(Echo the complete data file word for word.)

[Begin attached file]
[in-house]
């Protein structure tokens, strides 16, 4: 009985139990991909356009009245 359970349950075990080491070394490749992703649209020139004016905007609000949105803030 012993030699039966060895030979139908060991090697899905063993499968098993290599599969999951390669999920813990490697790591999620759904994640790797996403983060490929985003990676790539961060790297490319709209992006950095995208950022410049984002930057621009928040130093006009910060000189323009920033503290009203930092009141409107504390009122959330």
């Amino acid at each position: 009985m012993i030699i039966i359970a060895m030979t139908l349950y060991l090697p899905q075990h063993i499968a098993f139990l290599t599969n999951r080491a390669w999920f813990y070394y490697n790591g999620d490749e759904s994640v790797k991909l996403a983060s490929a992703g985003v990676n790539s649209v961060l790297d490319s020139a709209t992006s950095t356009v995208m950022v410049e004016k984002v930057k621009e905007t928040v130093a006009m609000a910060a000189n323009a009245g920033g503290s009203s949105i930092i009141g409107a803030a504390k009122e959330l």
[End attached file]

[in-house]
């Protein structure tokens, strides 16, 4: 009985139990991909356009009245 359970349950075990080491070394490749992703649209020139004016905007609000949105803030 012993030699039966060895030979139908060991090697899905063993499968098993290599599969999951390669999920813990490697790591999620759904994640790797996403983060490929985003990676790539961060790297490319709209992006950095995208950022410049984002930057621009928040130093006009910060000189323009920033503290009203930092009141409107504390009122959330």
């Amino acid at each position: 009985m012993i030699i039966i359970a060895m030979t139908l349950y060991l090697p899905q075990h063993i499968a098993f139990l290599t599969n999951r080491a390669w999920f813990y070394y490697n790591g999620d490749e759904s994640v790797k991909l996403a983060s490929a992703g985003v990676n790539s649209v961060l790297d490319s020139a709209t992006s950095t356009v995208m950022v410049e004016k984002v930057k621009e905007t928040v130093a006009m609000a910060a000189n323009a009245g920033g503290s009203s949105i930092i009141g409107a803030a504390k009122e959330l």